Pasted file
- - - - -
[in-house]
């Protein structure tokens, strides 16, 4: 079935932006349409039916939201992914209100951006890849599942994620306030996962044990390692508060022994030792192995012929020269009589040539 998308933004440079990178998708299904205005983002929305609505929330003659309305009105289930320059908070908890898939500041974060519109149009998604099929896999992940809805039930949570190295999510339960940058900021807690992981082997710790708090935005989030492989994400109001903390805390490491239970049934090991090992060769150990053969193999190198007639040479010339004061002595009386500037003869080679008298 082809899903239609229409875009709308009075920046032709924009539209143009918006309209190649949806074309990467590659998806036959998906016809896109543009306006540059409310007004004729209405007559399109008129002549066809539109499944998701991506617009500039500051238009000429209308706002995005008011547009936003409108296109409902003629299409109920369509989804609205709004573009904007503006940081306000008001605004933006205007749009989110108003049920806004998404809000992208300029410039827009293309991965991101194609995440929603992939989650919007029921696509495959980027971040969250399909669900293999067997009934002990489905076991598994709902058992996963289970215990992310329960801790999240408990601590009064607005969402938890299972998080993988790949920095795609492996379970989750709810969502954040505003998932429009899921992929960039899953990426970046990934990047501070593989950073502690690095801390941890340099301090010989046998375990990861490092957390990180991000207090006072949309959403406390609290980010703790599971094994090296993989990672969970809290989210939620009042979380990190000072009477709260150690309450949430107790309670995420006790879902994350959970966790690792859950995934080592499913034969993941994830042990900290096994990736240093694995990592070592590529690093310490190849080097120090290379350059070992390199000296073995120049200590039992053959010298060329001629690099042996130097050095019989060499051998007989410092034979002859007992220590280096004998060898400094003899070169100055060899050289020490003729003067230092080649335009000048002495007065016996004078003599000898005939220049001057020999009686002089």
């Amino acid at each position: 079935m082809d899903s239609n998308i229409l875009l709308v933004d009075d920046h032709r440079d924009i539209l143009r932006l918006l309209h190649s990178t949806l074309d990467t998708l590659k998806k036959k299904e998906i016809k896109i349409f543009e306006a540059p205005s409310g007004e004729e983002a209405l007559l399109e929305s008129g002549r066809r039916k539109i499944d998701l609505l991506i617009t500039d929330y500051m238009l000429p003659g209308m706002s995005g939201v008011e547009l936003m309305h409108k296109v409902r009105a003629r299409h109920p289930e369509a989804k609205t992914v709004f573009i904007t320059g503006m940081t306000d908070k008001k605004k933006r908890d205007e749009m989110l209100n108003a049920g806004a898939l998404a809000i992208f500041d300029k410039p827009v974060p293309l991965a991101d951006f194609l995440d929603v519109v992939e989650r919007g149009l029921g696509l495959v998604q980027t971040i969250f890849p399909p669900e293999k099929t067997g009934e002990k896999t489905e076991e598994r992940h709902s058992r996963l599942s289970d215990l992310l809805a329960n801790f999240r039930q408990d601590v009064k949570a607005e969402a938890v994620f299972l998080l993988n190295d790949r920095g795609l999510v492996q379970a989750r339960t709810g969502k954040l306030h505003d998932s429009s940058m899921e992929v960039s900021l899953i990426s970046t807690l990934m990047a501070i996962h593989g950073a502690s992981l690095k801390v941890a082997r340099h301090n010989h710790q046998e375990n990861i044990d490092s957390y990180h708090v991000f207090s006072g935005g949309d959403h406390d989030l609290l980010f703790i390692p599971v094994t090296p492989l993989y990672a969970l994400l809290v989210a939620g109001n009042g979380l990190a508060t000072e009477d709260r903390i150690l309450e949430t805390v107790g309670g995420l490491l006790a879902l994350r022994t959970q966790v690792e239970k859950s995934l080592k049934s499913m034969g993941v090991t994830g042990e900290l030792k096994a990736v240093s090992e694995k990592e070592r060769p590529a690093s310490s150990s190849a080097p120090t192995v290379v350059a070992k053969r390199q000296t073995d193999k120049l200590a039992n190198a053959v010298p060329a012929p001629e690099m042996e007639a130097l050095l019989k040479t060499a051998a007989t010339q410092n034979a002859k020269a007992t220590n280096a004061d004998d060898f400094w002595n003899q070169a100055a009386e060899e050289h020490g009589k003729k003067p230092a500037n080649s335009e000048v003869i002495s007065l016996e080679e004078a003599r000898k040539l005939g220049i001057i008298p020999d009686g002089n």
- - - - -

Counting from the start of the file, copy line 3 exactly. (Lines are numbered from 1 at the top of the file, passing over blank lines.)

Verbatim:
């Amino acid at each position: 079935m082809d899903s239609n998308i229409l875009l709308v933004d009075d920046h032709r440079d924009i539209l143009r932006l918006l309209h190649s990178t949806l074309d990467t998708l590659k998806k036959k299904e998906i016809k896109i349409f543009e306006a540059p205005s409310g007004e004729e983002a209405l007559l399109e929305s008129g002549r066809r039916k539109i499944d998701l609505l991506i617009t500039d929330y500051m238009l000429p003659g209308m706002s995005g939201v008011e547009l936003m309305h409108k296109v409902r009105a003629r299409h109920p289930e369509a989804k609205t992914v709004f573009i904007t320059g503006m940081t306000d908070k008001k605004k933006r908890d205007e749009m989110l209100n108003a049920g806004a898939l998404a809000i992208f500041d300029k410039p827009v974060p293309l991965a991101d951006f194609l995440d929603v519109v992939e989650r919007g149009l029921g696509l495959v998604q980027t971040i969250f890849p399909p669900e293999k099929t067997g009934e002990k896999t489905e076991e598994r992940h709902s058992r996963l599942s289970d215990l992310l809805a329960n801790f999240r039930q408990d601590v009064k949570a607005e969402a938890v994620f299972l998080l993988n190295d790949r920095g795609l999510v492996q379970a989750r339960t709810g969502k954040l306030h505003d998932s429009s940058m899921e992929v960039s900021l899953i990426s970046t807690l990934m990047a501070i996962h593989g950073a502690s992981l690095k801390v941890a082997r340099h301090n010989h710790q046998e375990n990861i044990d490092s957390y990180h708090v991000f207090s006072g935005g949309d959403h406390d989030l609290l980010f703790i390692p599971v094994t090296p492989l993989y990672a969970l994400l809290v989210a939620g109001n009042g979380l990190a508060t000072e009477d709260r903390i150690l309450e949430t805390v107790g309670g995420l490491l006790a879902l994350r022994t959970q966790v690792e239970k859950s995934l080592k049934s499913m034969g993941v090991t994830g042990e900290l030792k096994a990736v240093s090992e694995k990592e070592r060769p590529a690093s310490s150990s190849a080097p120090t192995v290379v350059a070992k053969r390199q000296t073995d193999k120049l200590a039992n190198a053959v010298p060329a012929p001629e690099m042996e007639a130097l050095l019989k040479t060499a051998a007989t010339q410092n034979a002859k020269a007992t220590n280096a004061d004998d060898f400094w002595n003899q070169a100055a009386e060899e050289h020490g009589k003729k003067p230092a500037n080649s335009e000048v003869i002495s007065l016996e080679e004078a003599r000898k040539l005939g220049i001057i008298p020999d009686g002089n």